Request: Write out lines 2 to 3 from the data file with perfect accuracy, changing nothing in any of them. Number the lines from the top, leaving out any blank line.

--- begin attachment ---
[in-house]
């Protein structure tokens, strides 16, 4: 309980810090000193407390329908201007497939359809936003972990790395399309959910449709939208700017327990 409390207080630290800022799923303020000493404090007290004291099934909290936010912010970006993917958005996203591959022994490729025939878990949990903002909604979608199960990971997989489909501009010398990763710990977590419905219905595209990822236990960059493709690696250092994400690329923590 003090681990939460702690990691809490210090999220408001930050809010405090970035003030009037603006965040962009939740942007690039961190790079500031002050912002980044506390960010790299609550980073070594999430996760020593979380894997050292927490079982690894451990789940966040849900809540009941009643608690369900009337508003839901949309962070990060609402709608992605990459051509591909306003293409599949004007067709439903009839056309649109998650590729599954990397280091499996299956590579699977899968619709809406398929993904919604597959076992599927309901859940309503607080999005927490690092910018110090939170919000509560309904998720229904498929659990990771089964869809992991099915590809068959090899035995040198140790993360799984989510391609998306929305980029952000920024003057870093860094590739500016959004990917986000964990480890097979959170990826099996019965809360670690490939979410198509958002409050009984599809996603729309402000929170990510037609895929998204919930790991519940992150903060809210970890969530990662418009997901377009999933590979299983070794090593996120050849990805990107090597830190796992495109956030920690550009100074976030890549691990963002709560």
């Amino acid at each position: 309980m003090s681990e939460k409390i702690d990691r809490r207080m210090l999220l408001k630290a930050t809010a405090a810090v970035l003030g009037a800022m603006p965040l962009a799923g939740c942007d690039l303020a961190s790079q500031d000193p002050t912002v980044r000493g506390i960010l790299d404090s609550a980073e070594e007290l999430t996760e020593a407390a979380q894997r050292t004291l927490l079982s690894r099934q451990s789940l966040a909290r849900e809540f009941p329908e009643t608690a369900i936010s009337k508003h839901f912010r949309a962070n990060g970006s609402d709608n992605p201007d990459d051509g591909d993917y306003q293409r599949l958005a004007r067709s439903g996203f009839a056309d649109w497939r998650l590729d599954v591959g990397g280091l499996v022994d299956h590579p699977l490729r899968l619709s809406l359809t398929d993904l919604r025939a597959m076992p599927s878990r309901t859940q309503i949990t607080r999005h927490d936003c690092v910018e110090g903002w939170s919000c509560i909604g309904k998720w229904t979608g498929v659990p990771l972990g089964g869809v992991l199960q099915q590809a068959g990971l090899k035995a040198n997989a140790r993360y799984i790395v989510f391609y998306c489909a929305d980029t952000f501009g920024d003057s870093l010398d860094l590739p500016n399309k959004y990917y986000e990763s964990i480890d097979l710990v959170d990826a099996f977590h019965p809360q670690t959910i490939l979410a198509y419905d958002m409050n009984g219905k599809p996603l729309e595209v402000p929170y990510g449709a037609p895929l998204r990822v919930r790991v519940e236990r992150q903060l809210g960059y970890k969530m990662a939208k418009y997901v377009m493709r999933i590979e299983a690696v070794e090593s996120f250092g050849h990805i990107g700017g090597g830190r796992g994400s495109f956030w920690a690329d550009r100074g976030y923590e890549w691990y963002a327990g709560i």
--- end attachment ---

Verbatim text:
């Protein structure tokens, strides 16, 4: 309980810090000193407390329908201007497939359809936003972990790395399309959910449709939208700017327990 409390207080630290800022799923303020000493404090007290004291099934909290936010912010970006993917958005996203591959022994490729025939878990949990903002909604979608199960990971997989489909501009010398990763710990977590419905219905595209990822236990960059493709690696250092994400690329923590 003090681990939460702690990691809490210090999220408001930050809010405090970035003030009037603006965040962009939740942007690039961190790079500031002050912002980044506390960010790299609550980073070594999430996760020593979380894997050292927490079982690894451990789940966040849900809540009941009643608690369900009337508003839901949309962070990060609402709608992605990459051509591909306003293409599949004007067709439903009839056309649109998650590729599954990397280091499996299956590579699977899968619709809406398929993904919604597959076992599927309901859940309503607080999005927490690092910018110090939170919000509560309904998720229904498929659990990771089964869809992991099915590809068959090899035995040198140790993360799984989510391609998306929305980029952000920024003057870093860094590739500016959004990917986000964990480890097979959170990826099996019965809360670690490939979410198509958002409050009984599809996603729309402000929170990510037609895929998204919930790991519940992150903060809210970890969530990662418009997901377009999933590979299983070794090593996120050849990805990107090597830190796992495109956030920690550009100074976030890549691990963002709560």
């Amino acid at each position: 309980m003090s681990e939460k409390i702690d990691r809490r207080m210090l999220l408001k630290a930050t809010a405090a810090v970035l003030g009037a800022m603006p965040l962009a799923g939740c942007d690039l303020a961190s790079q500031d000193p002050t912002v980044r000493g506390i960010l790299d404090s609550a980073e070594e007290l999430t996760e020593a407390a979380q894997r050292t004291l927490l079982s690894r099934q451990s789940l966040a909290r849900e809540f009941p329908e009643t608690a369900i936010s009337k508003h839901f912010r949309a962070n990060g970006s609402d709608n992605p201007d990459d051509g591909d993917y306003q293409r599949l958005a004007r067709s439903g996203f009839a056309d649109w497939r998650l590729d599954v591959g990397g280091l499996v022994d299956h590579p699977l490729r899968l619709s809406l359809t398929d993904l919604r025939a597959m076992p599927s878990r309901t859940q309503i949990t607080r999005h927490d936003c690092v910018e110090g903002w939170s919000c509560i909604g309904k998720w229904t979608g498929v659990p990771l972990g089964g869809v992991l199960q099915q590809a068959g990971l090899k035995a040198n997989a140790r993360y799984i790395v989510f391609y998306c489909a929305d980029t952000f501009g920024d003057s870093l010398d860094l590739p500016n399309k959004y990917y986000e990763s964990i480890d097979l710990v959170d990826a099996f977590h019965p809360q670690t959910i490939l979410a198509y419905d958002m409050n009984g219905k599809p996603l729309e595209v402000p929170y990510g449709a037609p895929l998204r990822v919930r790991v519940e236990r992150q903060l809210g960059y970890k969530m990662a939208k418009y997901v377009m493709r999933i590979e299983a690696v070794e090593s996120f250092g050849h990805i990107g700017g090597g830190r796992g994400s495109f956030w920690a690329d550009r100074g976030y923590e890549w691990y963002a327990g709560i």